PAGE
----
What our mouths reveal about our hearts
Tim Wildmon
Tim Wildmon
AFA president

April 2011 – So I was in a cab taking me back to the airport in Austin, Texas, Tuesday, when the driver asked me where I was from. When I told him Tupelo, Mississippi, he said, “Oh, Elvis.” He went on to say how he grew up listening to Elvis and liked him much better than the Beatles. He was the talking type, which was fine. Then out of the blue he said: “Some people didn’t like Elvis but you know what I say – *%## those people.”

Then he asked, “What do you think about that?”

Expecting me to concur, I responded: “Well, I don’t use that kind of language.”

“Oh, I’m sorry,” he replied.

When we were down at the Gator Bowl in Jacksonville, I looked away for a couple of seconds on the downtown bridge and hit the car ahead of me causing a mild fender-bender. The driver, a Michigan fan with a New York license plate, got out, looked at her car and pointed at one place and blurted out: “Yes, it *%##%* up my car right here.”

When the national health care bill was signed into law by President Barack Obama last year, Vice President Joe Biden was caught on camera telling the president it was “a big *#**##% deal.”

Without a doubt, the open, public use of obscenities has increased over the last few years. In youth culture, the most popular form of music – rap – would have few lyrics left if it omitted profanities and obscenities.

In fact, one of the stars of the recent Grammy Awards Show was Cee Lo Green, a rapper/record producer whose work was nominated in three categories and won in the Best Urban/Alternative Performance category. Yeah, I know you’ve never heard of him or his Grammy-winning song, but your kids or grandkids probably have. The singer performed the song on the show, substituting the lyric “Forget You” for the actual title of the hit song.

To say that this kind of vile language is now mainstream is an understatement.

One recent Tuesday night the ESPN cameras caught Kentucky basketball coach John Calipari using the same obscene word while scolding one of his players, Terrence Jones, in a game against Alabama. When Jones’ aunt, I assume his guardian, was asked whether it bothered her that Calipari would use such language toward a young player, she defended the coach saying this: “(Terrence) sees him (Calipari) as a person who is trying to help him. That’s (Calipari’s) method. That’s the way he talks to everybody on the team.”


Calipari did apologize to the public after the game and then on his radio program Wednesday night.

Jesus said in the Scriptures: “For out of the abundance of the heart, the mouth speaks” (Matther 12:34).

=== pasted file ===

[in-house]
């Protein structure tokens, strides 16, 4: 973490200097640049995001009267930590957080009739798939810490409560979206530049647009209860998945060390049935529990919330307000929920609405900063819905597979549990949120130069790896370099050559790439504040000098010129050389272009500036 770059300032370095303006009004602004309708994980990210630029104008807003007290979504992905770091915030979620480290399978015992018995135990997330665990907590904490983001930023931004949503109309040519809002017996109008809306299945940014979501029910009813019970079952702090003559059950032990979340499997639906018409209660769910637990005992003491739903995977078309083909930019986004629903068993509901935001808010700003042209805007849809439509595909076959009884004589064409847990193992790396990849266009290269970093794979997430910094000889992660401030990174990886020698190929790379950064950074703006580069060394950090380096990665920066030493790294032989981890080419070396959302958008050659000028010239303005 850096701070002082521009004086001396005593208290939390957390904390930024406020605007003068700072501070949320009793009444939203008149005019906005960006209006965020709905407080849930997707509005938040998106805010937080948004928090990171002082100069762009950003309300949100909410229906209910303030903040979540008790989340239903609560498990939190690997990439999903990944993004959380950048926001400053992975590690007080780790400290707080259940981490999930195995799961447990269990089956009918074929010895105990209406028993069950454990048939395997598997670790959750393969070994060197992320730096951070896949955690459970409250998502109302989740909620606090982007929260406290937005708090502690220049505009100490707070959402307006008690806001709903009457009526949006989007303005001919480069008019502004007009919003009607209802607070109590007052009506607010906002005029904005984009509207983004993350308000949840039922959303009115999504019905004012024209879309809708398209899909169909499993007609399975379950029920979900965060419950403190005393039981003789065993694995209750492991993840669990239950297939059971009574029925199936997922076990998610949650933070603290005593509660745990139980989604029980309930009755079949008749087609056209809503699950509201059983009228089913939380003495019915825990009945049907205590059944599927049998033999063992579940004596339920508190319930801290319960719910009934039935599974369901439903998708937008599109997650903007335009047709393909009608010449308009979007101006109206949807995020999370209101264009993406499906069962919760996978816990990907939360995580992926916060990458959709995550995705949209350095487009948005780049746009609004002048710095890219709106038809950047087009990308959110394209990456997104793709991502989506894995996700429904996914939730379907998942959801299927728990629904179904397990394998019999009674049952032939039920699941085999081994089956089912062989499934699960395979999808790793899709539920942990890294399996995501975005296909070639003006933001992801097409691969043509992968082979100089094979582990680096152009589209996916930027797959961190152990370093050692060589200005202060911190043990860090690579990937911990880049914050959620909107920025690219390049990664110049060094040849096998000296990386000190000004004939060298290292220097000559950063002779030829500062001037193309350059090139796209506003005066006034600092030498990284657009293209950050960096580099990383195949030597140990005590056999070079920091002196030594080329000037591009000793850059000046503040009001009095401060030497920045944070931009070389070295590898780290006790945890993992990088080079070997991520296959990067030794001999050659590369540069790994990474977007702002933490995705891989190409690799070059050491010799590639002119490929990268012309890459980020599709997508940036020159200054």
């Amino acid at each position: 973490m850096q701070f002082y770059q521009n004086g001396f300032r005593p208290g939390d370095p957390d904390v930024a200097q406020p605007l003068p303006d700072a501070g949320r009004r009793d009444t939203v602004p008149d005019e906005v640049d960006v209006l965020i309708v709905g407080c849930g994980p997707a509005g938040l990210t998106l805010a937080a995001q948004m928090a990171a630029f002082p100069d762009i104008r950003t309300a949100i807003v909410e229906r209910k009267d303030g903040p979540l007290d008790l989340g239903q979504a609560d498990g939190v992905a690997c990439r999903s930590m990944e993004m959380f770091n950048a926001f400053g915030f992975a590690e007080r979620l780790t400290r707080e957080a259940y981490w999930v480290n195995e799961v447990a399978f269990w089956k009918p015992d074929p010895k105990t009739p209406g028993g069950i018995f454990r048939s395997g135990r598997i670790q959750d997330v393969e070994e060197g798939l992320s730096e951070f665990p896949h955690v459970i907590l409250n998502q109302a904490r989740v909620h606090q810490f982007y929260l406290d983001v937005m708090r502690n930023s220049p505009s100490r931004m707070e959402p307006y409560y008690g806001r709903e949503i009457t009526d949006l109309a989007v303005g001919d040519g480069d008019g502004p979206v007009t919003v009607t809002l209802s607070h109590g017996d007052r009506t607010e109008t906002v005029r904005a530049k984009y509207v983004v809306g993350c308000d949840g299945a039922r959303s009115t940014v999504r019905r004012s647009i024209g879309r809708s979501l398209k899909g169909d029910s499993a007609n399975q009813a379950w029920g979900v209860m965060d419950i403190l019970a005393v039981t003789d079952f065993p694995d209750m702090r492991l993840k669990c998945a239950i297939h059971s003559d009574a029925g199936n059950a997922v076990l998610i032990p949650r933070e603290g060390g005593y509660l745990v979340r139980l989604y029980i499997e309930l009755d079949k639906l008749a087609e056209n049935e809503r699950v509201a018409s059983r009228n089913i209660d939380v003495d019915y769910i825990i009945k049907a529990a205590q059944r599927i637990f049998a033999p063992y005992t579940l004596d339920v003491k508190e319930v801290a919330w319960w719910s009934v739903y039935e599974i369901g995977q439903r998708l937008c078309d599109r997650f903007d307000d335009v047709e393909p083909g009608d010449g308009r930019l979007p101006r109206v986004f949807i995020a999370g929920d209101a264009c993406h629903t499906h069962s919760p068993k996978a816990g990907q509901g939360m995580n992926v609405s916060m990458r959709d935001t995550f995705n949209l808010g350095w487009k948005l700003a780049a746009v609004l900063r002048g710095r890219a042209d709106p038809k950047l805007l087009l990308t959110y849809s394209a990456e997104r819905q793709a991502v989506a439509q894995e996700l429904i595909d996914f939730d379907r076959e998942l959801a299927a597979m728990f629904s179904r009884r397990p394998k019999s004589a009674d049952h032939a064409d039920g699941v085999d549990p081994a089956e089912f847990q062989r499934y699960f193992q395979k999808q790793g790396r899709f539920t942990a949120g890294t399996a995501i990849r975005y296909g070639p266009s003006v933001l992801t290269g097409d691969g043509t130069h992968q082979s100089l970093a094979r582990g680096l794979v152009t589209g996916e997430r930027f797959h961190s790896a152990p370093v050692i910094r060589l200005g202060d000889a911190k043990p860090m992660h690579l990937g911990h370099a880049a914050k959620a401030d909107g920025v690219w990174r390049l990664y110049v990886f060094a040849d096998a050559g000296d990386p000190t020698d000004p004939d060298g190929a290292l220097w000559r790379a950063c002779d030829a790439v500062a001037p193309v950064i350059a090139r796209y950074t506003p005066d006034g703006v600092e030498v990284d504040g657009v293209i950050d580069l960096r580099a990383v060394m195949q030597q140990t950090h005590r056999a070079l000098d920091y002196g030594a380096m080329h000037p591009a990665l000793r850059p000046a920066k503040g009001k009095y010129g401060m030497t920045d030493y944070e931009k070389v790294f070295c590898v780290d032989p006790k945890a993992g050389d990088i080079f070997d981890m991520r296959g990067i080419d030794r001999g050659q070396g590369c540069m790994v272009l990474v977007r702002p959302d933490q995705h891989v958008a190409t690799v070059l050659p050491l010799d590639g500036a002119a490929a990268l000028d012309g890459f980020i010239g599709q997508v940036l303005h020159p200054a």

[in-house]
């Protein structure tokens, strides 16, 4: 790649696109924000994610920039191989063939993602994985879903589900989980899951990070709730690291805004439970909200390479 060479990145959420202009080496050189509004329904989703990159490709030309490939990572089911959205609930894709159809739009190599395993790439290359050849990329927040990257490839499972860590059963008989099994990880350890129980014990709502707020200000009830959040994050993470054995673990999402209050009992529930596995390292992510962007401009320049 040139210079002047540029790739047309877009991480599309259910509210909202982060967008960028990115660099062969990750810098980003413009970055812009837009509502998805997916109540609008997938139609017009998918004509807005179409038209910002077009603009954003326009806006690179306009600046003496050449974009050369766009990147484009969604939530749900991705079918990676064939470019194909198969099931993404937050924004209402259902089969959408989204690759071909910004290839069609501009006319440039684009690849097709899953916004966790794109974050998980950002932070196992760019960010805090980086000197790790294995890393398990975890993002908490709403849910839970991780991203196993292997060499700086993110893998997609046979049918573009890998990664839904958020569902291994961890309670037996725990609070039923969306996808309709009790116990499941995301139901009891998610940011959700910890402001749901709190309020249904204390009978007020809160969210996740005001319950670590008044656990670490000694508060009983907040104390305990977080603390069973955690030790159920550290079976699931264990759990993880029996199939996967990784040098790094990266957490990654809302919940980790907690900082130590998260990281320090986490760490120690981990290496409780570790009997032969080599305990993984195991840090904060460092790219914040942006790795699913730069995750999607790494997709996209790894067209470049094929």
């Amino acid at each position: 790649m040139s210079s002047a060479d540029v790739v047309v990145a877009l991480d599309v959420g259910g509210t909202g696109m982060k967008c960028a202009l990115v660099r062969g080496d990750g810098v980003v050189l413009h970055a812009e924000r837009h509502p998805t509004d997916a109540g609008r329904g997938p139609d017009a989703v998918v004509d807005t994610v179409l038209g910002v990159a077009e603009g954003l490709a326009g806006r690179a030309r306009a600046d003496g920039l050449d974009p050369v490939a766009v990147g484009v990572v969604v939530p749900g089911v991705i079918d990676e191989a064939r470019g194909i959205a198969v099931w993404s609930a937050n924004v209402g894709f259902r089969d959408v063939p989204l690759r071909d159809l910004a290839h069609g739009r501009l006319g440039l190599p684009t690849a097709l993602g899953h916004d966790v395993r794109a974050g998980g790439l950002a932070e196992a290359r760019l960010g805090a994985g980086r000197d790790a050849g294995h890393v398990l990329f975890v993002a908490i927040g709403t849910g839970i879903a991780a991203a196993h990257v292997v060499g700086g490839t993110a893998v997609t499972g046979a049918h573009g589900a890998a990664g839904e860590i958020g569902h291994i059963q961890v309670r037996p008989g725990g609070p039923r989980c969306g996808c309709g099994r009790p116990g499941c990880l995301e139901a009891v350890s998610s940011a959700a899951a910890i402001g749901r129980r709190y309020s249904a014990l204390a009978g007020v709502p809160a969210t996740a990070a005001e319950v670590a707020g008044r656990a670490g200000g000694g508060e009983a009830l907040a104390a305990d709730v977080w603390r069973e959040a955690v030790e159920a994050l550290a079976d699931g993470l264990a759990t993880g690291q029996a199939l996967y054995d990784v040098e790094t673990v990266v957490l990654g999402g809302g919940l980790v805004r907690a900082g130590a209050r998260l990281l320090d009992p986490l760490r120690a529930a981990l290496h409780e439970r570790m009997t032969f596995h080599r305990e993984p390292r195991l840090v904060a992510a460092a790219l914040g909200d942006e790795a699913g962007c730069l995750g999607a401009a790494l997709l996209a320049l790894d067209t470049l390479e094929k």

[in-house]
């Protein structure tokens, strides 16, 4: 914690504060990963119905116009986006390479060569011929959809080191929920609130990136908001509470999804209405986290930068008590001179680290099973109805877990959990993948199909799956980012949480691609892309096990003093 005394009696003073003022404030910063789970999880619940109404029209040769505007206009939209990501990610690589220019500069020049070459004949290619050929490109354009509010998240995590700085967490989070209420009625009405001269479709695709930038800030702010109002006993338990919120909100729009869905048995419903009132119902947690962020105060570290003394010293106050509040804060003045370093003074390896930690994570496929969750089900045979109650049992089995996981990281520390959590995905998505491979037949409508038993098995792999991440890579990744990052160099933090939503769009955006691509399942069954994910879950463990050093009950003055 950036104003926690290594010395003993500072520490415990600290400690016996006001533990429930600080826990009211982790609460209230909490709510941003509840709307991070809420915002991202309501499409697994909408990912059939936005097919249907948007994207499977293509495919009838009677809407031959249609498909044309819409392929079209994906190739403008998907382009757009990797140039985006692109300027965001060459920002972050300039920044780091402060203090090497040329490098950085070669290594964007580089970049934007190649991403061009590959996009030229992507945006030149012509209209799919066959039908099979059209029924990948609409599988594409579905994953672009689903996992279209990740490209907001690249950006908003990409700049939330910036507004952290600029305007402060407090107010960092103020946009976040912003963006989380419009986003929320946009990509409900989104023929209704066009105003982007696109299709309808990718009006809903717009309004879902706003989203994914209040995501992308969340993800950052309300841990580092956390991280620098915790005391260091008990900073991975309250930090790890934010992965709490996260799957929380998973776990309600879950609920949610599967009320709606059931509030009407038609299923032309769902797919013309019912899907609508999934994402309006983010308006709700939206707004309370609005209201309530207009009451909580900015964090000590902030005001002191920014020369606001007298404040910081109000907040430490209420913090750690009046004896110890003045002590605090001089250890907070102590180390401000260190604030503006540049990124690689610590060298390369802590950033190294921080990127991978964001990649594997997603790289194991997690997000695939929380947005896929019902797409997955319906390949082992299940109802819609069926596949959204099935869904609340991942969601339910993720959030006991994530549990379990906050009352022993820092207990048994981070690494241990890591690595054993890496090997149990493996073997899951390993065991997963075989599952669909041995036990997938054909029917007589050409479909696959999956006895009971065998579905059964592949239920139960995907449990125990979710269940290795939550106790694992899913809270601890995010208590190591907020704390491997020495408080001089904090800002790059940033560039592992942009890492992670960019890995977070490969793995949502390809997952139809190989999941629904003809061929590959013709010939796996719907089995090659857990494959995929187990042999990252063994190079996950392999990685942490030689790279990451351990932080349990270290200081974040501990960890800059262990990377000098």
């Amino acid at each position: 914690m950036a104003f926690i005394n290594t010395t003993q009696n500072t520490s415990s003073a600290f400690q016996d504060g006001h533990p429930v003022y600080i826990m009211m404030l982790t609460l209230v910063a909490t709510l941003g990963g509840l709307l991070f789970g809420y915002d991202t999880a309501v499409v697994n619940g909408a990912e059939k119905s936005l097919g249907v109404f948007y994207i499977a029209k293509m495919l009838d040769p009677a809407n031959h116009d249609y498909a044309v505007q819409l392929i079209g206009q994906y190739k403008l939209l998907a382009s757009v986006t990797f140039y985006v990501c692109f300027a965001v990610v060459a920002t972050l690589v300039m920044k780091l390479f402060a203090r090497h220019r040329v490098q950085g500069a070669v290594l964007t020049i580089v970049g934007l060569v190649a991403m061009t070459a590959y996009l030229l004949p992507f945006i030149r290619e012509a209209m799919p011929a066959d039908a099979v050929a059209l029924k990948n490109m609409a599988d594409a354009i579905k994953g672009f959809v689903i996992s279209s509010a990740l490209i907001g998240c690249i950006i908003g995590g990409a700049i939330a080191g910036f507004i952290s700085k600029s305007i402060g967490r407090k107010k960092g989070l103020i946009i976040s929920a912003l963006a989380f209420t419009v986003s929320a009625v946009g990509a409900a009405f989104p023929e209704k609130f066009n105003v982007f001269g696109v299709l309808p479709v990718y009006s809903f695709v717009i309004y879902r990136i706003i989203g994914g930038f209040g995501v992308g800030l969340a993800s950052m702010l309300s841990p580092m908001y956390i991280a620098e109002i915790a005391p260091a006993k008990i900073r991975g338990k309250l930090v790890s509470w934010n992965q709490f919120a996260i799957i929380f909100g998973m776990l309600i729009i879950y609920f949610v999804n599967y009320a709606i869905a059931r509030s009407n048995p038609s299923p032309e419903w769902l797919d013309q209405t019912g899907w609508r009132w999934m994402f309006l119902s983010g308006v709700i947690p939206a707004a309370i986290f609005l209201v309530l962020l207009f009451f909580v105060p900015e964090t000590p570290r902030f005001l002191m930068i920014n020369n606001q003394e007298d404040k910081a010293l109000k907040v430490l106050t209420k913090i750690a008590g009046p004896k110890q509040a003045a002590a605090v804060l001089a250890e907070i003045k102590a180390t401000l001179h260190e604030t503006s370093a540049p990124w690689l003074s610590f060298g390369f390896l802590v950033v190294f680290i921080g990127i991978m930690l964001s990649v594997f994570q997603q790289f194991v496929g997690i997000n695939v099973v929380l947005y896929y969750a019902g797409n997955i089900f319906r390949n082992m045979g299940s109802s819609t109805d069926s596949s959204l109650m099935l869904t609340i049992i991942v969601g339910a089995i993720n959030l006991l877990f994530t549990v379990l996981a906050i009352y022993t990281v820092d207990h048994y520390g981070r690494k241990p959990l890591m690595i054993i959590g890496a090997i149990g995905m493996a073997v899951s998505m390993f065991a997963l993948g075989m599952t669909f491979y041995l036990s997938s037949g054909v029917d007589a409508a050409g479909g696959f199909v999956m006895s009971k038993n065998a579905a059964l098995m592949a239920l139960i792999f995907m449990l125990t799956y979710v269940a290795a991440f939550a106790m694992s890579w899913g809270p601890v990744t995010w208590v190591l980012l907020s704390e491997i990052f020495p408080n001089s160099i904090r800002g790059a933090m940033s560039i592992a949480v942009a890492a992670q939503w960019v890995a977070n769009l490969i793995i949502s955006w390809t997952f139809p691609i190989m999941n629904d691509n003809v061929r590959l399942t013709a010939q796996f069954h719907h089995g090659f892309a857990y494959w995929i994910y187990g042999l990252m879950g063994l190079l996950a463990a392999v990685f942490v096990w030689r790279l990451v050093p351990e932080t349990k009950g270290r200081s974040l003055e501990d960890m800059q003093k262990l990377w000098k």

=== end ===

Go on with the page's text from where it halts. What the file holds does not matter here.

Spiritually speaking, if we are using profanity on a regular basis, our heart cannot be right with God.

Almost everyone reading this, myself included, has used foul language at some point in our lives. If you never have, God bless you, you are to be commended for having self-control. But not until the last few years have we began to hear raw vulgarities used so commonly in public.

We have, sadly, lost our sense of shame.

I’ve been told for years that profanity is just a normal part of athletics, at any level. I find it a little more than ironic that one of the basic fundamentals that coaches try to instill into their players is self-discipline and self-control and yet too many coaches, as in the case of Calipari, seemingly make no effort to apply self-control when it comes to their own language.

If you have to resort to using the F-word in order to get the attention of your players, that is a sad commentary on your ability to lead people, athletes or otherwise.

And what’s worse is when we hear the Lord’s name taken in vain.

In Exodus 20:7 God gave Moses the fourth commandment: “You shall not take the name of the Lord your God in vain, for the Lord will not hold him guiltless who takes His name in vain.”

I have never cursed using the Lord’s name, and the main reason is I have always feared those last few words, “…the Lord will not hold him guiltless who takes His name in vain.”

The bottom line is we Americans, collectively, have become mockers of God and His standards. When someone raises these issues, he is often ridiculed and called a prude. And a prude is worse than a person who uses obscenities in today’s upside down culture. I was listening to an ESPN radio show after Calipari’s incident and the two hosts were defending the coach and saying he had nothing to apologize for.

Yes, he did.

From a sociological standpoint, I have wondered why people feel the need to use obscene language or take the Lord’s name in vain. Why didn’t Calipari just insert the word “igloo” instead of the F-word? It must make people feel empowered to say something they know is wrong to say in the first place. Otherwise, as I have said, why not say “igloo” or “aardvark?” Rebelling against societal norms gets you respect or makes you a tough guy is the thinking, I suppose.

Sad thing is – the obscene language is quickly becoming the norm.  undefined